In the news today May 9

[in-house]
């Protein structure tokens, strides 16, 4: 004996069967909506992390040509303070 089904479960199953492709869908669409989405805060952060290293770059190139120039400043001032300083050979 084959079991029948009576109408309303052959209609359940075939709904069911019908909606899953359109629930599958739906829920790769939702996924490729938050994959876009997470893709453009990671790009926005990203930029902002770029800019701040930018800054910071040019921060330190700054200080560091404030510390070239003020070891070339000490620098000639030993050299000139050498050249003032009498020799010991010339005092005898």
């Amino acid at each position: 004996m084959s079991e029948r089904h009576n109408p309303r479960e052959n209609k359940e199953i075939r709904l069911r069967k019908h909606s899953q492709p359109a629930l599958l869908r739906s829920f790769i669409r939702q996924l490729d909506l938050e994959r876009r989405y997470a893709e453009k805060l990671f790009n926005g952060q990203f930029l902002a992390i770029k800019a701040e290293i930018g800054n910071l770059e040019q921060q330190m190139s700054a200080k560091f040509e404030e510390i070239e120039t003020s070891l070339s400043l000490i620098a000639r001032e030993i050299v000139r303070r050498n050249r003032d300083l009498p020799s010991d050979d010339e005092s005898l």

first_imgFive stories in the news for Thursday, May 9———‘YOU ARE FREE TO LEAVE’: INSIDE THE NORMAN COURTROOMVice-Admiral Mark Norman had walked up to the entrance of the Ottawa courthouse dozens of previous times over the past year, yet this time was different: This would be the last time. Like on all those other occasions, the military’s former second-in-command was dressed in full uniform as he approached the courthouse’s heavy glass doors with his wife Beverly and lawyers Marie Henein and Christine Mainville. Just outside the doors, he was greeted by an unexpected supporter: outgoing Liberal MP and former lieutenant-general Andrew Leslie, who was revealed just last week as a potential defence witness.———AASIA BIBI ARRIVES IN CANADA: LAWYERConservatives in Canada want the federal government and the international community to push Pakistan to address its “abhorrent misuse of blasphemy laws” after the safe arrival in Canada of a Christian woman who spent eight years on Pakistan’s death row. Aasia Bibi’s lawyer told The Canadian Press she arrived in Canada Tuesday morning, though he had not spoken to her before she left. Prime Minister Justin Trudeau said last November that Canada was in talks with the Pakistani government about Bibi but would not comment on the case Wednesday, citing “sensitive privacy issues and security issues.”———HUAWEI’S MENG TO SEEK STAY OF EXTRADITIONThe defence team for Huawei executive Meng Wanzhou says it plans to argue that she shouldn’t be extradited to the United States because she hasn’t violated sanctions under Canadian laws and her arrest at Vancouver’s airport was unlawful. The defence summarized arguments it plans to pursue during a hearing Wednesday at B.C. Supreme Court where key court dates were to be set for the extradition case, which has not yet begun. Her lawyers allege Meng was the victim of two “abuses of power,” first by Canadian arresting authorities and then by U.S. President Donald Trump, and they plan to make an argument based on “double criminality,” related to different sanction and fraud laws in the United States and Canada.———TORONTO MAN WHO KILLED WIFE TO BE SENTENCEDA Toronto man who brutally murdered his wife and stuffed her body in a suitcase in an effort to hide his crime is scheduled to be sentenced today. Neurosurgeon Mohammed Shamji, 43, pleaded guilty last month to second-degree murder in the death of 40-year-old Elana Fric Shamji, a well-respected family doctor. Court heard Fric Shamji served her husband with divorce papers two days before he attacked her, broke her neck and ribs, and choked her to death as their three children slept nearby. Her mother told court at Wednesday’s sentencing hearing that Shamji destroyed their entire family, leaving them heartbroken and filled with rage.———B.C.’S ARCHIE WINDSOR LAUGHS ABOUT ROYAL BABY LINKAt first, Archie Windsor of Duncan, B.C., says he was shocked to learn he had the same last name as the newest royal, but then he saw the humour. He says his father worked in the woods all his life and his nickname was Duke. Windsor, who’s 71, first heard about the connection in a conversation with his daughter in Edmonton on Wednesday. Prince Harry and Meghan, the Duchess of Sussex, named their son Archie Harrison Mountbatten-Windsor.———ALSO IN THE NEWS:— The Commons justice committee hears from groups for a study about online hate. Among the groups and individuals: Canadian Anti-Hate Network, Centre culturel islamique de Quebec, National Council of Canadian Muslims, and Andrew Bennett, former head of federal office of religious freedom.— Seidu Mohammed, who lost his fingers to frostbite crossing by foot into Canada to file a refugee claim, appears before the Commons finance committee on Bill C-97, an Act to implement certain provisions of the budget tabled in Parliament on March 19, 2019, and other measures. Also appearing is economist Kevin Milligan, Universities Canada and the Canadian Alliance of Student Associations.— The Canada Border Services Agency, the Canadian Snowbird Association and officials from the Finance and Transport departments appear before Commons transport committee about temporary use in Canada, by Canadians, of American-plated vehicles.— Google Canada’s head of public policy, Colin McKay, and counsel, Jason J. Kee, appear before the Commons information, privacy and ethics committee to discuss election advertising on YouTube.———The Canadian Presslast_img

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